Law School Discussion

What does the raise of 25%-75% LSAT and GPA actually mean?

What does the raise of 25%-75% LSAT and GPA actually mean?
« on: January 03, 2005, 08:08:30 AM »
Obviously, the 25%-75% UGPA and LSAT of admitted students of many schools have raised significantly in the past decade. What does that actually mean?

The entering class in 2004 are more intelligent than students entering 1994?
The first year grades/performances of the entering class in 2004 will be better than students entering 1994?
Is there any value of comparing these scores temporally?

I am curious because many schools seem to be very proud of the index increase.
However, except comparing to the same index of other competing law schools at the same application cycle, I don't see any meaning of stating "The median UGPA and LSAT for those offered admission this year were the highest in the history blah blah."

PS: correct my English if it's terribly wrong. I appreciate.

jacy85

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Re: What do the raise of 25%-75% LSAT and GPA actually mean?
« Reply #1 on: January 03, 2005, 08:18:20 AM »
The raise is simple.  With the economy tanking, more and more people either went for law school right after undergrad, or people who had careers and got fired decided to go into academia to escape the working world for a bit.

The vast increase in applications meant that there were many more "qualified" applicants with higher scores.  So in the past, Yale would accept 75% of their class from the top 95th percentile of applicants, and would "dip" into the rest of the pool for the last quarter of their class.  But with more applicants, they could take 100% of their class from that 95th percentile.

This means that the highly qualified applicants that were in, say, the 93rd percentile that would have gotten accepted to Yale are now accepted at Columbia instead.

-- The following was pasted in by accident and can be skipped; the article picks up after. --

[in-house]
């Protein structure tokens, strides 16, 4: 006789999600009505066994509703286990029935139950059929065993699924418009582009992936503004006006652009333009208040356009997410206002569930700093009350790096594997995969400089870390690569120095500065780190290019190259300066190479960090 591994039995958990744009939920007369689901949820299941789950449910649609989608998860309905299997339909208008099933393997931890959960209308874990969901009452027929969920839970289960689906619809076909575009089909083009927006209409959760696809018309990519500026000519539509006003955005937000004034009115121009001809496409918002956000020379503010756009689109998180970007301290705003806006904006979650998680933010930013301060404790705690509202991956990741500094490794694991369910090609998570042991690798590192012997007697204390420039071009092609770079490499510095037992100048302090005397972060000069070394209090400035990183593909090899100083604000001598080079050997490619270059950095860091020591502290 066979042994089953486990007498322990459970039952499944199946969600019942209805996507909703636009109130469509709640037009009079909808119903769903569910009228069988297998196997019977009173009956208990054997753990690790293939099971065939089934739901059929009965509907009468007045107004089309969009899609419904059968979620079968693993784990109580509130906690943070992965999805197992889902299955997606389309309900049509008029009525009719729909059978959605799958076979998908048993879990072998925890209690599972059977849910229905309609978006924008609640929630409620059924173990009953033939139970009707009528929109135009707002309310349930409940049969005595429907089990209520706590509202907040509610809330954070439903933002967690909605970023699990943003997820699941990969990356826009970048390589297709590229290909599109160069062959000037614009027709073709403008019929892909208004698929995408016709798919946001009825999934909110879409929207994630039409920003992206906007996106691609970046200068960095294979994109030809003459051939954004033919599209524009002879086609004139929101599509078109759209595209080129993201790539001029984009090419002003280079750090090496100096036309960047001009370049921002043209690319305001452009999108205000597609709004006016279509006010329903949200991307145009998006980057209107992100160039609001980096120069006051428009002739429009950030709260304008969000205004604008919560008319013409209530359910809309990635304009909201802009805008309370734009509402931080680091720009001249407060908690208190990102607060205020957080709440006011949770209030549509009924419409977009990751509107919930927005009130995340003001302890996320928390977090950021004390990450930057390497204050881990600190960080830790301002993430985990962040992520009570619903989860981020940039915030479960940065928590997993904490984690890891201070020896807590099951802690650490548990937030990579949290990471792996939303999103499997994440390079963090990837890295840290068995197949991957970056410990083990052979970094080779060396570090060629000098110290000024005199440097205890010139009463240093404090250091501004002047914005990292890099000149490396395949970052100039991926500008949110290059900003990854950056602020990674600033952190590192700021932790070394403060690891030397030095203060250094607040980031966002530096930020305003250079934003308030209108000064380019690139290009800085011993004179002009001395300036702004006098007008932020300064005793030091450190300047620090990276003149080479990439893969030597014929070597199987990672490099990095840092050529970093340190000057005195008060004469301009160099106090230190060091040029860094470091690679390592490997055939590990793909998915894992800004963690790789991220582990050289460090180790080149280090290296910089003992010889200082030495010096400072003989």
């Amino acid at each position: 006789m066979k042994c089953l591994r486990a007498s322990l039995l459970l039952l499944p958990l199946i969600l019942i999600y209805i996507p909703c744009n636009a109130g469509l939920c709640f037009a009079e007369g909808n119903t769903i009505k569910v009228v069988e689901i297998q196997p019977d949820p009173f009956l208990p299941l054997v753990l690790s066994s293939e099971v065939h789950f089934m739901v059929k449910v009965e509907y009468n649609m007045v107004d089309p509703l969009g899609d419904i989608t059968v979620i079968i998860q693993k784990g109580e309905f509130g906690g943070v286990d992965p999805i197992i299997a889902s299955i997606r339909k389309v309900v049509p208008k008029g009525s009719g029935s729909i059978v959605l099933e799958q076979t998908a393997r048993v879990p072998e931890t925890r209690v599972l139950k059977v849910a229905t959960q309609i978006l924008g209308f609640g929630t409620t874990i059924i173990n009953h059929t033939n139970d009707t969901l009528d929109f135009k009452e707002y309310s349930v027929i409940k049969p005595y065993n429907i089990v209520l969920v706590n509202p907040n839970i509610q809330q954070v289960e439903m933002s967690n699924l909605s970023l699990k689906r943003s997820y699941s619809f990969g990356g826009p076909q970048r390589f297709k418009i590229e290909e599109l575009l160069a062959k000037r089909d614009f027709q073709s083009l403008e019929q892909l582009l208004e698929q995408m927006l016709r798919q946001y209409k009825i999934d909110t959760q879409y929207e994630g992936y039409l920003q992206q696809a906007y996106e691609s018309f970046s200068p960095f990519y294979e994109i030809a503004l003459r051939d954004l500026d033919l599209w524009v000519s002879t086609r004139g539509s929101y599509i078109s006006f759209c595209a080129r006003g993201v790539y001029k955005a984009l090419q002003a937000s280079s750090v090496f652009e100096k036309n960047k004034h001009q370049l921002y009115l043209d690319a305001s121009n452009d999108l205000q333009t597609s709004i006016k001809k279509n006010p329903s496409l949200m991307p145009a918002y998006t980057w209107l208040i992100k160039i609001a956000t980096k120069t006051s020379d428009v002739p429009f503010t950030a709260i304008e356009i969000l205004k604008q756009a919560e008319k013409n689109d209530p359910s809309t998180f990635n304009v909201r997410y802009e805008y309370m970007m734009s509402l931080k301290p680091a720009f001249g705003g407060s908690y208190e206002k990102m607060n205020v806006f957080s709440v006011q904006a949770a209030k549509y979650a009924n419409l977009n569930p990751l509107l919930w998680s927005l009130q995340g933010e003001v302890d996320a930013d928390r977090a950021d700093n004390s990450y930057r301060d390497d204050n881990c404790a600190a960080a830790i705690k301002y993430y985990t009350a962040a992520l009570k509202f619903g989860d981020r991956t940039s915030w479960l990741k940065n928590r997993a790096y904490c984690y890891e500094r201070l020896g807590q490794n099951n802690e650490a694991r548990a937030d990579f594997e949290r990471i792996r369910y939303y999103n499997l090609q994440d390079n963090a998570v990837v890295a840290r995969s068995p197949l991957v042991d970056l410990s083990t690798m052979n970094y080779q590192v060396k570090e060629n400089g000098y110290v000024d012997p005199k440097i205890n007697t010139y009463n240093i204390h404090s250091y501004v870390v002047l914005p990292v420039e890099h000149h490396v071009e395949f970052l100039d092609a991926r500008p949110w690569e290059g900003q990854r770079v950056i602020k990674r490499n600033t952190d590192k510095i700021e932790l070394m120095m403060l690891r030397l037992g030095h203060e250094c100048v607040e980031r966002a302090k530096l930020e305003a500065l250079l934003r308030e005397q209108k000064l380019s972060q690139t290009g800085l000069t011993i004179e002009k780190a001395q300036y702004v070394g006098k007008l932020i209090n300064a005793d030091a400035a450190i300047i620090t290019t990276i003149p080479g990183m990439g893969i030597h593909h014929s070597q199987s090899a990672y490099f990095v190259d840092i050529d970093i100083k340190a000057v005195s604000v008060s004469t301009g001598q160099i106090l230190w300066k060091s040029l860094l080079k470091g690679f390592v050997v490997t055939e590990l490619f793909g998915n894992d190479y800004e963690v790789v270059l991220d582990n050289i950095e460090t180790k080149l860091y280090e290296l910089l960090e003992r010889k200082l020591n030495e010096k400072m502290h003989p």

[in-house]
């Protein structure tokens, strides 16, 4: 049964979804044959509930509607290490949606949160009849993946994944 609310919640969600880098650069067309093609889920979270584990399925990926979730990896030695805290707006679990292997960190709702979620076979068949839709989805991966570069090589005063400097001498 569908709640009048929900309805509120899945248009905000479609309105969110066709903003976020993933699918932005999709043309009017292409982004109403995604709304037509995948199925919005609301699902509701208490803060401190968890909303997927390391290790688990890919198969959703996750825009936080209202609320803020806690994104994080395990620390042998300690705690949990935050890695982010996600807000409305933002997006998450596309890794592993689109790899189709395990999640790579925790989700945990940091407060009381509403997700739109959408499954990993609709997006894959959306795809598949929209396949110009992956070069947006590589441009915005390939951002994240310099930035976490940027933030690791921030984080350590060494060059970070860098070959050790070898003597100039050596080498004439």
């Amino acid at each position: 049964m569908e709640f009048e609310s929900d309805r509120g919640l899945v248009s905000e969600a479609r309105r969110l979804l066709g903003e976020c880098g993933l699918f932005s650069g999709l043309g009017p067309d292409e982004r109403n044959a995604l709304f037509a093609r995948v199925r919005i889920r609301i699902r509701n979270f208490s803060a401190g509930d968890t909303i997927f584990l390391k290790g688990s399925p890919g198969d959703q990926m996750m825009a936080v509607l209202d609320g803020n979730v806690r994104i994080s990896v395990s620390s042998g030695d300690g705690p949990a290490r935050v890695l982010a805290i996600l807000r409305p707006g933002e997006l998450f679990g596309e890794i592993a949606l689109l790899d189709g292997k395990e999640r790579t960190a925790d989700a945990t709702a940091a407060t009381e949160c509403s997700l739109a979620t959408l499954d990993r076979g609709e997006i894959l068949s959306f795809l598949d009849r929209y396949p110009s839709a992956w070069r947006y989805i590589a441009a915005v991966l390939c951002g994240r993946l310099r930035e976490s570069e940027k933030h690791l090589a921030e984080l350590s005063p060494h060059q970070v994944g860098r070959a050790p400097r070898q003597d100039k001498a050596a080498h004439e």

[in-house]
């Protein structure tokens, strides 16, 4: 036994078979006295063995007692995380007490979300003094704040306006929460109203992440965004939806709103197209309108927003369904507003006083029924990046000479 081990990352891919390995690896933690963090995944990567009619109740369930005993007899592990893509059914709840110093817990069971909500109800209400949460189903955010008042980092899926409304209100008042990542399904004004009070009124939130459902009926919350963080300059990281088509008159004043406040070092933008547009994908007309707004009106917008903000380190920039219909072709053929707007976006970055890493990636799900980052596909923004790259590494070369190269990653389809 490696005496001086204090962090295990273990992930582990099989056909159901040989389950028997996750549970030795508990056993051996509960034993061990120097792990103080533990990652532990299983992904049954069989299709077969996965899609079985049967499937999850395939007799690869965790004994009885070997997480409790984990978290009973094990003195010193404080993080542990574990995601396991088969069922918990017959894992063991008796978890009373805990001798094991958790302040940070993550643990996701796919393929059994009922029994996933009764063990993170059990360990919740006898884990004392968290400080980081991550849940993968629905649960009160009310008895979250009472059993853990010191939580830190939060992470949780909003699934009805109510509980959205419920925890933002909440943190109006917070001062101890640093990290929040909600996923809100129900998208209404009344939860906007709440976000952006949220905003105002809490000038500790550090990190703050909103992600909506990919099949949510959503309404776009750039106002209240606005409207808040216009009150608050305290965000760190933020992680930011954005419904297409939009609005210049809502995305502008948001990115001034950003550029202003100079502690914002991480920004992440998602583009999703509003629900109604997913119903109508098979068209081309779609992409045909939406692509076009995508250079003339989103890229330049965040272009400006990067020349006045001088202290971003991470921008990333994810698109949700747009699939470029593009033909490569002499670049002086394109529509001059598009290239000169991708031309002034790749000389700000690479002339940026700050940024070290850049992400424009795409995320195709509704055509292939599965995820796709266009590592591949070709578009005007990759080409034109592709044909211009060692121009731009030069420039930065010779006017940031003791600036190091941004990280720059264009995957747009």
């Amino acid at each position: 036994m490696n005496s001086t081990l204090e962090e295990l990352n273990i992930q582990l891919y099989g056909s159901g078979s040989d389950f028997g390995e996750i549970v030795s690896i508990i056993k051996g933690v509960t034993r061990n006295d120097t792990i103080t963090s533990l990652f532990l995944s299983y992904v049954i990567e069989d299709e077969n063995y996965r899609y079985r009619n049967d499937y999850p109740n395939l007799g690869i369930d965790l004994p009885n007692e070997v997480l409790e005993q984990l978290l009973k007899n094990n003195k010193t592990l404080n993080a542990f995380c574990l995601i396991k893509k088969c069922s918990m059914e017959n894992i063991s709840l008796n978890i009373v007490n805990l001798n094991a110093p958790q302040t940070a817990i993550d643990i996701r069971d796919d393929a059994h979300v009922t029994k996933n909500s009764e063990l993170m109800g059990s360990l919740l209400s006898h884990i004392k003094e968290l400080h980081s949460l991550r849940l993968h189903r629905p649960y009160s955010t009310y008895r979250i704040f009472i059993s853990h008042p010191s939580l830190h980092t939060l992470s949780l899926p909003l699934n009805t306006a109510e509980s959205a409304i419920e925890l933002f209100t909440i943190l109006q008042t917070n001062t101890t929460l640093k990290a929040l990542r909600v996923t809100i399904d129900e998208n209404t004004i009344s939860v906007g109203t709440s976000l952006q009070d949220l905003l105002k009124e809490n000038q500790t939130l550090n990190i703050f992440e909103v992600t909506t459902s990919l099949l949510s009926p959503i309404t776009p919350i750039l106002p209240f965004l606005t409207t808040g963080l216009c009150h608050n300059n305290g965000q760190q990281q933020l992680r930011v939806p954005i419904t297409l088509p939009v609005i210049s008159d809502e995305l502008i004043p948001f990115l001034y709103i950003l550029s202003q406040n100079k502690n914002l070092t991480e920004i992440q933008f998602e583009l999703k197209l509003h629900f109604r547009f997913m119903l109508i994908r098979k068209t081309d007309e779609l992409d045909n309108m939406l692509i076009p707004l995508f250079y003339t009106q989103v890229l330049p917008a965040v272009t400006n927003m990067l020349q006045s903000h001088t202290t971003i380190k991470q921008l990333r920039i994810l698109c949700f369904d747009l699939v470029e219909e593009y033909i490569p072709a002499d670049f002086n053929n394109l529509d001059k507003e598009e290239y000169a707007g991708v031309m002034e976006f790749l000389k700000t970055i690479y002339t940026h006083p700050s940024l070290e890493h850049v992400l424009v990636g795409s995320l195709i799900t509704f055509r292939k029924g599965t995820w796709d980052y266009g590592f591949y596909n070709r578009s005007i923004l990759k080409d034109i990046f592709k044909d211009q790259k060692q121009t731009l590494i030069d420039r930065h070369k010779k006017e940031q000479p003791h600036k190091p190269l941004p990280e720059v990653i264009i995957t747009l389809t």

So Yale's index number rises due to accepting those better applicants and leaving out the "lower" numbers, as does Columbia's stats, and every other law school below them.

This is obviously over simplified, but that's pretty much the gist of it.  More applications = more highly qualifed candidates = more competitive admissions cycle.

With the economy getting better, more people will go back into the work force, and more recent grads will test the waters before going for law school, and the number of applications will decrease, forcing a slight drop in index numbers.

Re: What does the raise of 25%-75% LSAT and GPA actually mean?
« Reply #2 on: January 03, 2005, 08:21:37 AM »
The economic factor is definitely at hand, but I also think grade and LSAT inflation play a role too.  Even if the same number of applicants were applying, I believe the numbers would still show an increasing trend because colleges give out higher and higher grades every year, and because more people spend money on LSAT prep classes. 

bhvexille

Re: What does the raise of 25%-75% LSAT and GPA actually mean?
« Reply #3 on: January 03, 2005, 08:27:49 AM »
Aren't LSAT scores normalized?

So if the average 25th and 75ths of all law schools are going up, then people with higher lsat scores used to just not go to law school, and now they go?  wtf?

jacy85

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Re: What does the raise of 25%-75% LSAT and GPA actually mean?
« Reply #4 on: January 03, 2005, 08:49:29 AM »
No.  It's not that people with higher scores just didn't go.  It's that way more people took the lsat to begin with.

75% of 10,000 is a much higher number than 75% of 1,000.

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Re: What does the raise of 25%-75% LSAT and GPA actually mean?
« Reply #5 on: January 03, 2005, 08:51:12 AM »
No.  It's not that people with higher scores just didn't go.  It's that way more people took the lsat to begin with.

75% of 10,000 is a much higher number than 75% of 1,000.

some may say 10 times... :)

jacy85

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Re: What does the raise of 25%-75% LSAT and GPA actually mean?
« Reply #6 on: January 03, 2005, 08:52:36 AM »
No.  It's not that people with higher scores just didn't go.  It's that way more people took the lsat to begin with.

75% of 10,000 is a much higher number than 75% of 1,000.

some may say 10 times... :)

smartass.  :-*

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Re: What does the raise of 25%-75% LSAT and GPA actually mean?
« Reply #7 on: January 03, 2005, 08:55:19 AM »
smartass.  :-*

I know, I just never have anything intelligent to say.

bhvexille

Re: What does the raise of 25%-75% LSAT and GPA actually mean?
« Reply #8 on: January 03, 2005, 10:14:22 AM »
Oh

So the # of people taking the LSAT has been growing significantly?

jacy85

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Re: What does the raise of 25%-75% LSAT and GPA actually mean?
« Reply #9 on: January 03, 2005, 10:17:31 AM »
by leaps and bounds the last few years.